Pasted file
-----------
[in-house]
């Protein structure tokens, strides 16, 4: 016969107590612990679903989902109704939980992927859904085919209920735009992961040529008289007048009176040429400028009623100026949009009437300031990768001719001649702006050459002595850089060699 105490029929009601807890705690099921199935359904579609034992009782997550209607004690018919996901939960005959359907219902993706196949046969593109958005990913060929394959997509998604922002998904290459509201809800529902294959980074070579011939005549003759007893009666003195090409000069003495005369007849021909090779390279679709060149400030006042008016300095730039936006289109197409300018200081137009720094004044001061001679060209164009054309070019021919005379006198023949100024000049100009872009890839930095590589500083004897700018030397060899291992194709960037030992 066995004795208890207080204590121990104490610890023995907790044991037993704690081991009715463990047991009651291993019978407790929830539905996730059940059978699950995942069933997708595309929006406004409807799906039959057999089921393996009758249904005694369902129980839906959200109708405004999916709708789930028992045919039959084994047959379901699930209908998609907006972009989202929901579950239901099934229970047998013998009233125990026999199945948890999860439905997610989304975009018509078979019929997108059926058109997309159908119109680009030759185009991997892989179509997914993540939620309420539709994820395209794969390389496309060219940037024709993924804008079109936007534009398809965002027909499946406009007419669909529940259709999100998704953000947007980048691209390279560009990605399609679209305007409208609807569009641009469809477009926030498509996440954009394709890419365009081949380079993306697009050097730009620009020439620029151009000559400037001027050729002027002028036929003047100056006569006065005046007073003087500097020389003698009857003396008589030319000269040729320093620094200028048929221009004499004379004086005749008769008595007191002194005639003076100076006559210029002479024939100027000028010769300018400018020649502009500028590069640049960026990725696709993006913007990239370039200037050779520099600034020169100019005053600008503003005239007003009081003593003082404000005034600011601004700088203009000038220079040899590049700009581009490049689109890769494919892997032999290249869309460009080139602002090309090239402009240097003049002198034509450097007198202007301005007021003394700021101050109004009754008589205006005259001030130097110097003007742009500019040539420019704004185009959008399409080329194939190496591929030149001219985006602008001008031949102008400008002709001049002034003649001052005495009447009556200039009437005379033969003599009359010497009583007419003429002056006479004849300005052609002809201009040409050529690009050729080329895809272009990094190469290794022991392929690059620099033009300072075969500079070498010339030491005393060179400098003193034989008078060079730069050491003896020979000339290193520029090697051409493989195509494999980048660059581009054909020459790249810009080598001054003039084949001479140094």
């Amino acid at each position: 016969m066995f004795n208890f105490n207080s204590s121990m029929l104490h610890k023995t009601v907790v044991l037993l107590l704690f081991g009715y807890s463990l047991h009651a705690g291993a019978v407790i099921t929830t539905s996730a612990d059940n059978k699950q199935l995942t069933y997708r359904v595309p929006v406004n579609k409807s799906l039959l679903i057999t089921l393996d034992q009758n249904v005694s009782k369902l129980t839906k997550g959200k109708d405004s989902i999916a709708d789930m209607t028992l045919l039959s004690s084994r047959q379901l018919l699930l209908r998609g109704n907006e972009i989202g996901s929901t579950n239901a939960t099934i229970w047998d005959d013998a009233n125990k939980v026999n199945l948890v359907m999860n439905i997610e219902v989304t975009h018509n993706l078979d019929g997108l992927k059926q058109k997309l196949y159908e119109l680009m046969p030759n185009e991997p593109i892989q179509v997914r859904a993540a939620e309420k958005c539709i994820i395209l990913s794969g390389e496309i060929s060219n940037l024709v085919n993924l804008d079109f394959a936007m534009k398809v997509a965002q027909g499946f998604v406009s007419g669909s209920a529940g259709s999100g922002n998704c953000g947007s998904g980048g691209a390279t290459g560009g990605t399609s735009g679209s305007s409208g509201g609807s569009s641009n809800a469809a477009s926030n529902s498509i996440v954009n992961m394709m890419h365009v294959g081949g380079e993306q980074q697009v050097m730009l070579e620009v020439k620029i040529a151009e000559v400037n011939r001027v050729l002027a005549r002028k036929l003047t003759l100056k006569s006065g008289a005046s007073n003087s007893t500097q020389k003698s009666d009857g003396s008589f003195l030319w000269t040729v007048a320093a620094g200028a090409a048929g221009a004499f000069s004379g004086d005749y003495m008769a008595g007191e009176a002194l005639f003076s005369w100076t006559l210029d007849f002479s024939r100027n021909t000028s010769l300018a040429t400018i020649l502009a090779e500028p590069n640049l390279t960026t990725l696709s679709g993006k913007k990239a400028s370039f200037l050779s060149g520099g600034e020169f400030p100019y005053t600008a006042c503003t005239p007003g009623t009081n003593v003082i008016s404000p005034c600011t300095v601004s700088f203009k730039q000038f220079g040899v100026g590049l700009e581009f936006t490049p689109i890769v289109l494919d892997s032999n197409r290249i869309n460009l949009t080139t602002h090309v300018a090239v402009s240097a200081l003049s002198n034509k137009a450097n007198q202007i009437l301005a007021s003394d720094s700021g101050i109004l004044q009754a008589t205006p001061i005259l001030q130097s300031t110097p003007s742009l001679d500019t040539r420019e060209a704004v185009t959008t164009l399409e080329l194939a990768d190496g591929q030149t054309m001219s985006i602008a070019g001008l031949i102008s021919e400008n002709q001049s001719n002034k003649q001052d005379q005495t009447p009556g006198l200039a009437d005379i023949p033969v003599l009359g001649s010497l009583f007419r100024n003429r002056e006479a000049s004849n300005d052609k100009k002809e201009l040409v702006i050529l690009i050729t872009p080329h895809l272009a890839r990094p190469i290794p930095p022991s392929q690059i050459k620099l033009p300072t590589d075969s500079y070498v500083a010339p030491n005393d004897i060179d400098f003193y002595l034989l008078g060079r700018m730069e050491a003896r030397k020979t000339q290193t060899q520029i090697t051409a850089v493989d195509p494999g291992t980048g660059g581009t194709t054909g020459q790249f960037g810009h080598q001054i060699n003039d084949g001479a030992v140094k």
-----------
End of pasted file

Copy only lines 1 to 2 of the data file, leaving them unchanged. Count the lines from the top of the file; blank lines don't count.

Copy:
[in-house]
């Protein structure tokens, strides 16, 4: 016969107590612990679903989902109704939980992927859904085919209920735009992961040529008289007048009176040429400028009623100026949009009437300031990768001719001649702006050459002595850089060699 105490029929009601807890705690099921199935359904579609034992009782997550209607004690018919996901939960005959359907219902993706196949046969593109958005990913060929394959997509998604922002998904290459509201809800529902294959980074070579011939005549003759007893009666003195090409000069003495005369007849021909090779390279679709060149400030006042008016300095730039936006289109197409300018200081137009720094004044001061001679060209164009054309070019021919005379006198023949100024000049100009872009890839930095590589500083004897700018030397060899291992194709960037030992 066995004795208890207080204590121990104490610890023995907790044991037993704690081991009715463990047991009651291993019978407790929830539905996730059940059978699950995942069933997708595309929006406004409807799906039959057999089921393996009758249904005694369902129980839906959200109708405004999916709708789930028992045919039959084994047959379901699930209908998609907006972009989202929901579950239901099934229970047998013998009233125990026999199945948890999860439905997610989304975009018509078979019929997108059926058109997309159908119109680009030759185009991997892989179509997914993540939620309420539709994820395209794969390389496309060219940037024709993924804008079109936007534009398809965002027909499946406009007419669909529940259709999100998704953000947007980048691209390279560009990605399609679209305007409208609807569009641009469809477009926030498509996440954009394709890419365009081949380079993306697009050097730009620009020439620029151009000559400037001027050729002027002028036929003047100056006569006065005046007073003087500097020389003698009857003396008589030319000269040729320093620094200028048929221009004499004379004086005749008769008595007191002194005639003076100076006559210029002479024939100027000028010769300018400018020649502009500028590069640049960026990725696709993006913007990239370039200037050779520099600034020169100019005053600008503003005239007003009081003593003082404000005034600011601004700088203009000038220079040899590049700009581009490049689109890769494919892997032999290249869309460009080139602002090309090239402009240097003049002198034509450097007198202007301005007021003394700021101050109004009754008589205006005259001030130097110097003007742009500019040539420019704004185009959008399409080329194939190496591929030149001219985006602008001008031949102008400008002709001049002034003649001052005495009447009556200039009437005379033969003599009359010497009583007419003429002056006479004849300005052609002809201009040409050529690009050729080329895809272009990094190469290794022991392929690059620099033009300072075969500079070498010339030491005393060179400098003193034989008078060079730069050491003896020979000339290193520029090697051409493989195509494999980048660059581009054909020459790249810009080598001054003039084949001479140094």